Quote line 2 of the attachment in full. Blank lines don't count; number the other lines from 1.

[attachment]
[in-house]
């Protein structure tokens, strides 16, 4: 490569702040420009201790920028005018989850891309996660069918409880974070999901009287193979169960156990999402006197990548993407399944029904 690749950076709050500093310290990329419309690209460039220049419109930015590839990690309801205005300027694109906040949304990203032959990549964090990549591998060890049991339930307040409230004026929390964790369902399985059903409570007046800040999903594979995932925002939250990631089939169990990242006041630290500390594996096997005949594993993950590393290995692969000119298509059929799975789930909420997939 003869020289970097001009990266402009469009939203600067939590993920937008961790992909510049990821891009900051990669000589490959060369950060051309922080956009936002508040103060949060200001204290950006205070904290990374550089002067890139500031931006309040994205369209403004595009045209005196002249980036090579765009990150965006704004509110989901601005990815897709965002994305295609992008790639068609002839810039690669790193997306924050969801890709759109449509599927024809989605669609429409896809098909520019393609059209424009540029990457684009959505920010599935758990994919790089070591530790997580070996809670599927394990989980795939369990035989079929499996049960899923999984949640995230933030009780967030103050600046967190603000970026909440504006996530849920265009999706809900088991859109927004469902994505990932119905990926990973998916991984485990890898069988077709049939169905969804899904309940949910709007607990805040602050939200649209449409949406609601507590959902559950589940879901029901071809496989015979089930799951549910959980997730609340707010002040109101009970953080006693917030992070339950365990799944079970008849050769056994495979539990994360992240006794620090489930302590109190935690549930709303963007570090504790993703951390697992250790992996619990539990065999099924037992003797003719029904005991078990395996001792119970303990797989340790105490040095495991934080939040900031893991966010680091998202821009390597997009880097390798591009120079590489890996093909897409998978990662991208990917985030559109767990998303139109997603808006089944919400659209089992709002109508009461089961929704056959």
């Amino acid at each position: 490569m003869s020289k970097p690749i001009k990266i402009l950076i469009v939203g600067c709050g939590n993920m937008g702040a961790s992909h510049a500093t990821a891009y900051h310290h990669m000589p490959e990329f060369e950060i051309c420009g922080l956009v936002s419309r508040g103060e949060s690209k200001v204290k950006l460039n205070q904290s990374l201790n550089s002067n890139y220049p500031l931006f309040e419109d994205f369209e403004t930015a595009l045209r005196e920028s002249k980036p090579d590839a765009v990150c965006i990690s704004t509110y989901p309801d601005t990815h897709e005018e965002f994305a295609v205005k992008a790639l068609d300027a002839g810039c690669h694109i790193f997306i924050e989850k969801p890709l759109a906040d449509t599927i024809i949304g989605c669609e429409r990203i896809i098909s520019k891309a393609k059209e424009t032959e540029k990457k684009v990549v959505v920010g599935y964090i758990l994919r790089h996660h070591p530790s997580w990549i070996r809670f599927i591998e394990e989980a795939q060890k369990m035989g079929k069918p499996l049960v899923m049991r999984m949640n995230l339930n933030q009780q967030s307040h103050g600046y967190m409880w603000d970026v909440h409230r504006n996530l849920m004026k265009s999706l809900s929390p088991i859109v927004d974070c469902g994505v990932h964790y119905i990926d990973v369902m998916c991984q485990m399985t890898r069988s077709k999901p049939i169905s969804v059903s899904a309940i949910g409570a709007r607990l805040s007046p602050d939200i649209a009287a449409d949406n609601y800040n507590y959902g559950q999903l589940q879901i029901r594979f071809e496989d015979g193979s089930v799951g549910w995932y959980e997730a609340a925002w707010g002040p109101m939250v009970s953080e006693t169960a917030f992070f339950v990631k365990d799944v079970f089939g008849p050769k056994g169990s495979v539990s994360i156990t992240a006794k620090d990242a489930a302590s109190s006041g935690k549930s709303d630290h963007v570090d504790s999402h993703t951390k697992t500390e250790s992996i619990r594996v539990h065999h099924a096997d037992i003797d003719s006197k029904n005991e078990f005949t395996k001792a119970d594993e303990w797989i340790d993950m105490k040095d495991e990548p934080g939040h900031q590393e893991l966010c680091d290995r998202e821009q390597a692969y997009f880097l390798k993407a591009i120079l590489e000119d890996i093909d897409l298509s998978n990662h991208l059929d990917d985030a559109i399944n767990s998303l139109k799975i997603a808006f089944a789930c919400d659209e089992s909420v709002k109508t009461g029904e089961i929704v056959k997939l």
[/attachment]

């Protein structure tokens, strides 16, 4: 490569702040420009201790920028005018989850891309996660069918409880974070999901009287193979169960156990999402006197990548993407399944029904 690749950076709050500093310290990329419309690209460039220049419109930015590839990690309801205005300027694109906040949304990203032959990549964090990549591998060890049991339930307040409230004026929390964790369902399985059903409570007046800040999903594979995932925002939250990631089939169990990242006041630290500390594996096997005949594993993950590393290995692969000119298509059929799975789930909420997939 003869020289970097001009990266402009469009939203600067939590993920937008961790992909510049990821891009900051990669000589490959060369950060051309922080956009936002508040103060949060200001204290950006205070904290990374550089002067890139500031931006309040994205369209403004595009045209005196002249980036090579765009990150965006704004509110989901601005990815897709965002994305295609992008790639068609002839810039690669790193997306924050969801890709759109449509599927024809989605669609429409896809098909520019393609059209424009540029990457684009959505920010599935758990994919790089070591530790997580070996809670599927394990989980795939369990035989079929499996049960899923999984949640995230933030009780967030103050600046967190603000970026909440504006996530849920265009999706809900088991859109927004469902994505990932119905990926990973998916991984485990890898069988077709049939169905969804899904309940949910709007607990805040602050939200649209449409949406609601507590959902559950589940879901029901071809496989015979089930799951549910959980997730609340707010002040109101009970953080006693917030992070339950365990799944079970008849050769056994495979539990994360992240006794620090489930302590109190935690549930709303963007570090504790993703951390697992250790992996619990539990065999099924037992003797003719029904005991078990395996001792119970303990797989340790105490040095495991934080939040900031893991966010680091998202821009390597997009880097390798591009120079590489890996093909897409998978990662991208990917985030559109767990998303139109997603808006089944919400659209089992709002109508009461089961929704056959």